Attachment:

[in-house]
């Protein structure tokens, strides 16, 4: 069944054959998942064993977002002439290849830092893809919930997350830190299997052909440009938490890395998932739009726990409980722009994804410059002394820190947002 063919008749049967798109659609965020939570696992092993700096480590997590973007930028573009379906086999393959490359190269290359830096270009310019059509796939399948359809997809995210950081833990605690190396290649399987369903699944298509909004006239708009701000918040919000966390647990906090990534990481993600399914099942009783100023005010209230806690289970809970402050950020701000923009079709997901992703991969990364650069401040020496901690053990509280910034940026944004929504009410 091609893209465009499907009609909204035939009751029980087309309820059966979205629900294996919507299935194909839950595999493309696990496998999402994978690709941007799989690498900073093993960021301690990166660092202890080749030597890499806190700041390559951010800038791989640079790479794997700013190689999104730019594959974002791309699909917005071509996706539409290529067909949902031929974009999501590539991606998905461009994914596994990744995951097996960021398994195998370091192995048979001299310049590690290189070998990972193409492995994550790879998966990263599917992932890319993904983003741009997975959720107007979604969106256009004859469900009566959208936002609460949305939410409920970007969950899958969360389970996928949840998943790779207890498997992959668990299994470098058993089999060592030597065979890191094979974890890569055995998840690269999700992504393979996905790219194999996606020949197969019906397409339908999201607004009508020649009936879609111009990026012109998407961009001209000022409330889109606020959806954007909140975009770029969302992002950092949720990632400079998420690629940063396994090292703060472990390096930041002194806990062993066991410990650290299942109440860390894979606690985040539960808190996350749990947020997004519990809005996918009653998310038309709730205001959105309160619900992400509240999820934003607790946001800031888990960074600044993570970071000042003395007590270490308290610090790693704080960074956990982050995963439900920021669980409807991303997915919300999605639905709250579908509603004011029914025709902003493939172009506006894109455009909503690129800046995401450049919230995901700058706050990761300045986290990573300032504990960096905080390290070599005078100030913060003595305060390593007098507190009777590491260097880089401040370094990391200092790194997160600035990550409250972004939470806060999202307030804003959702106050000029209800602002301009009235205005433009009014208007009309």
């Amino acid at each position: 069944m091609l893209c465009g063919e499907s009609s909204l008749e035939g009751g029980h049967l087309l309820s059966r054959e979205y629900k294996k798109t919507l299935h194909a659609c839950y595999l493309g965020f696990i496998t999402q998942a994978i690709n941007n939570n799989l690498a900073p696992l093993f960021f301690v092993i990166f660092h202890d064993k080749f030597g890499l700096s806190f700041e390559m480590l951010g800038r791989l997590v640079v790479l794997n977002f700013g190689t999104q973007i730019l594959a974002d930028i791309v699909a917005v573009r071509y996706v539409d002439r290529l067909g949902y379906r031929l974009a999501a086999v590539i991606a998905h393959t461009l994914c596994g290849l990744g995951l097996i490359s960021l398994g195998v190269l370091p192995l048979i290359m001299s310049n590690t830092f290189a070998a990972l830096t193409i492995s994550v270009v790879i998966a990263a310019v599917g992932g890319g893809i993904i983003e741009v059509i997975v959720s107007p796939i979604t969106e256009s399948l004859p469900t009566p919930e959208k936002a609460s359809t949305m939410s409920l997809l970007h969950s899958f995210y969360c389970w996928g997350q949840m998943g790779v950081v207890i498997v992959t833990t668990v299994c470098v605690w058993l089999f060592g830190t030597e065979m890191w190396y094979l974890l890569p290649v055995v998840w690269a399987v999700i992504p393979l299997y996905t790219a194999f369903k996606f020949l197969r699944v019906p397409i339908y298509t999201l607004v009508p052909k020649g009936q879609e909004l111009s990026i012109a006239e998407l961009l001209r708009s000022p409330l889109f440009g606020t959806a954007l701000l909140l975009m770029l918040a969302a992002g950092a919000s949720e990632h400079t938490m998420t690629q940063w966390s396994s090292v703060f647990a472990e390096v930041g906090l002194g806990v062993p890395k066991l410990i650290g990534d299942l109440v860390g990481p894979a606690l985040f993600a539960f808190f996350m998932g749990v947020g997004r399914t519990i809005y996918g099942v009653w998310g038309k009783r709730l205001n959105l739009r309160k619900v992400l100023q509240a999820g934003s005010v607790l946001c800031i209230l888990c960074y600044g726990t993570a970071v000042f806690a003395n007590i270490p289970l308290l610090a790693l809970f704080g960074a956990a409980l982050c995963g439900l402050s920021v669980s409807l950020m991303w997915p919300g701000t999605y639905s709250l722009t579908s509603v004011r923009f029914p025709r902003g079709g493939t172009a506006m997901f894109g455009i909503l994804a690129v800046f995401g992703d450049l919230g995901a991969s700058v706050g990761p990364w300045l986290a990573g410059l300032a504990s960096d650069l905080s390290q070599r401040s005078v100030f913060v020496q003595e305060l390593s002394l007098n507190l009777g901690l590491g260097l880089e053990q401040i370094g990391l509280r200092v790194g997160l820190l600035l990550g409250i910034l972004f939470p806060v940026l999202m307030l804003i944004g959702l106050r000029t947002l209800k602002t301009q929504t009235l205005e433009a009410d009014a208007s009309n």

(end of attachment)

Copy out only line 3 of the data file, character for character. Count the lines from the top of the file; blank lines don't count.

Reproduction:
């Amino acid at each position: 069944m091609l893209c465009g063919e499907s009609s909204l008749e035939g009751g029980h049967l087309l309820s059966r054959e979205y629900k294996k798109t919507l299935h194909a659609c839950y595999l493309g965020f696990i496998t999402q998942a994978i690709n941007n939570n799989l690498a900073p696992l093993f960021f301690v092993i990166f660092h202890d064993k080749f030597g890499l700096s806190f700041e390559m480590l951010g800038r791989l997590v640079v790479l794997n977002f700013g190689t999104q973007i730019l594959a974002d930028i791309v699909a917005v573009r071509y996706v539409d002439r290529l067909g949902y379906r031929l974009a999501a086999v590539i991606a998905h393959t461009l994914c596994g290849l990744g995951l097996i490359s960021l398994g195998v190269l370091p192995l048979i290359m001299s310049n590690t830092f290189a070998a990972l830096t193409i492995s994550v270009v790879i998966a990263a310019v599917g992932g890319g893809i993904i983003e741009v059509i997975v959720s107007p796939i979604t969106e256009s399948l004859p469900t009566p919930e959208k936002a609460s359809t949305m939410s409920l997809l970007h969950s899958f995210y969360c389970w996928g997350q949840m998943g790779v950081v207890i498997v992959t833990t668990v299994c470098v605690w058993l089999f060592g830190t030597e065979m890191w190396y094979l974890l890569p290649v055995v998840w690269a399987v999700i992504p393979l299997y996905t790219a194999f369903k996606f020949l197969r699944v019906p397409i339908y298509t999201l607004v009508p052909k020649g009936q879609e909004l111009s990026i012109a006239e998407l961009l001209r708009s000022p409330l889109f440009g606020t959806a954007l701000l909140l975009m770029l918040a969302a992002g950092a919000s949720e990632h400079t938490m998420t690629q940063w966390s396994s090292v703060f647990a472990e390096v930041g906090l002194g806990v062993p890395k066991l410990i650290g990534d299942l109440v860390g990481p894979a606690l985040f993600a539960f808190f996350m998932g749990v947020g997004r399914t519990i809005y996918g099942v009653w998310g038309k009783r709730l205001n959105l739009r309160k619900v992400l100023q509240a999820g934003s005010v607790l946001c800031i209230l888990c960074y600044g726990t993570a970071v000042f806690a003395n007590i270490p289970l308290l610090a790693l809970f704080g960074a956990a409980l982050c995963g439900l402050s920021v669980s409807l950020m991303w997915p919300g701000t999605y639905s709250l722009t579908s509603v004011r923009f029914p025709r902003g079709g493939t172009a506006m997901f894109g455009i909503l994804a690129v800046f995401g992703d450049l919230g995901a991969s700058v706050g990761p990364w300045l986290a990573g410059l300032a504990s960096d650069l905080s390290q070599r401040s005078v100030f913060v020496q003595e305060l390593s002394l007098n507190l009777g901690l590491g260097l880089e053990q401040i370094g990391l509280r200092v790194g997160l820190l600035l990550g409250i910034l972004f939470p806060v940026l999202m307030l804003i944004g959702l106050r000029t947002l209800k602002t301009q929504t009235l205005e433009a009410d009014a208007s009309n």